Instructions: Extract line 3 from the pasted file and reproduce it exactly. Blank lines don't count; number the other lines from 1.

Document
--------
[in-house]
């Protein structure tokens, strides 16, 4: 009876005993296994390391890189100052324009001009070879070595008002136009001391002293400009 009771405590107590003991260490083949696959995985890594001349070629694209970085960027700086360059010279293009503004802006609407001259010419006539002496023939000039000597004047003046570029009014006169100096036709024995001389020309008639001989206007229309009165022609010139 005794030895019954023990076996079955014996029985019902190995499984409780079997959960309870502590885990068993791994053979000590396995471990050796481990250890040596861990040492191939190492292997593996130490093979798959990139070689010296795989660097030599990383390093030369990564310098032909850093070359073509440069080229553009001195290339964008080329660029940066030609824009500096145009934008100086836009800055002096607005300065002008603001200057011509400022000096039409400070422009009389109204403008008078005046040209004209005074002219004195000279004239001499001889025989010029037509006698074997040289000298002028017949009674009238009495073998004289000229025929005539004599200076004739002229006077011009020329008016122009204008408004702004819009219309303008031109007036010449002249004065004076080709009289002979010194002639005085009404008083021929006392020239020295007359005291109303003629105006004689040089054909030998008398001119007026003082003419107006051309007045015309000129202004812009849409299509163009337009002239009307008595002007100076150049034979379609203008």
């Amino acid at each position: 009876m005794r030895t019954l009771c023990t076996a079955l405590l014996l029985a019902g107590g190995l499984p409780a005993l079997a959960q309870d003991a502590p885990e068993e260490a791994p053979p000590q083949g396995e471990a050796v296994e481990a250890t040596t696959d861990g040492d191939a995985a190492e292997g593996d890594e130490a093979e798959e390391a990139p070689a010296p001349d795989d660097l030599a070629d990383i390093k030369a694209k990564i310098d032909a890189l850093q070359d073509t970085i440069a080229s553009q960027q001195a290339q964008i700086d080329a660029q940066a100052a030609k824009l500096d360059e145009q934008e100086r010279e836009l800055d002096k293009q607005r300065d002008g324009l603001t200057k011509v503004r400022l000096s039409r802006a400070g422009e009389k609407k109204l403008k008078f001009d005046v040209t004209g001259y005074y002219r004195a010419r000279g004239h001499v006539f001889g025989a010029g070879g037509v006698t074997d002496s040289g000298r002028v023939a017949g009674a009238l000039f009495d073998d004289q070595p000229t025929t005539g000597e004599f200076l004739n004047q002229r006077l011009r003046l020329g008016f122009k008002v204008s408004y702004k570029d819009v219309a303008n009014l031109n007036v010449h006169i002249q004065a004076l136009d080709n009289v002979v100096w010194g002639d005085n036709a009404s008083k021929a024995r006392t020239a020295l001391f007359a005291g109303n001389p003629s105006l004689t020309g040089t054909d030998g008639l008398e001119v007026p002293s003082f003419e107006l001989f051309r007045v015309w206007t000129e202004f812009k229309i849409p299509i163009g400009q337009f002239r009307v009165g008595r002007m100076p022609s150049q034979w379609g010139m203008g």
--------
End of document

């Amino acid at each position: 009876m005794r030895t019954l009771c023990t076996a079955l405590l014996l029985a019902g107590g190995l499984p409780a005993l079997a959960q309870d003991a502590p885990e068993e260490a791994p053979p000590q083949g396995e471990a050796v296994e481990a250890t040596t696959d861990g040492d191939a995985a190492e292997g593996d890594e130490a093979e798959e390391a990139p070689a010296p001349d795989d660097l030599a070629d990383i390093k030369a694209k990564i310098d032909a890189l850093q070359d073509t970085i440069a080229s553009q960027q001195a290339q964008i700086d080329a660029q940066a100052a030609k824009l500096d360059e145009q934008e100086r010279e836009l800055d002096k293009q607005r300065d002008g324009l603001t200057k011509v503004r400022l000096s039409r802006a400070g422009e009389k609407k109204l403008k008078f001009d005046v040209t004209g001259y005074y002219r004195a010419r000279g004239h001499v006539f001889g025989a010029g070879g037509v006698t074997d002496s040289g000298r002028v023939a017949g009674a009238l000039f009495d073998d004289q070595p000229t025929t005539g000597e004599f200076l004739n004047q002229r006077l011009r003046l020329g008016f122009k008002v204008s408004y702004k570029d819009v219309a303008n009014l031109n007036v010449h006169i002249q004065a004076l136009d080709n009289v002979v100096w010194g002639d005085n036709a009404s008083k021929a024995r006392t020239a020295l001391f007359a005291g109303n001389p003629s105006l004689t020309g040089t054909d030998g008639l008398e001119v007026p002293s003082f003419e107006l001989f051309r007045v015309w206007t000129e202004f812009k229309i849409p299509i163009g400009q337009f002239r009307v009165g008595r002007m100076p022609s150049q034979w379609g010139m203008g």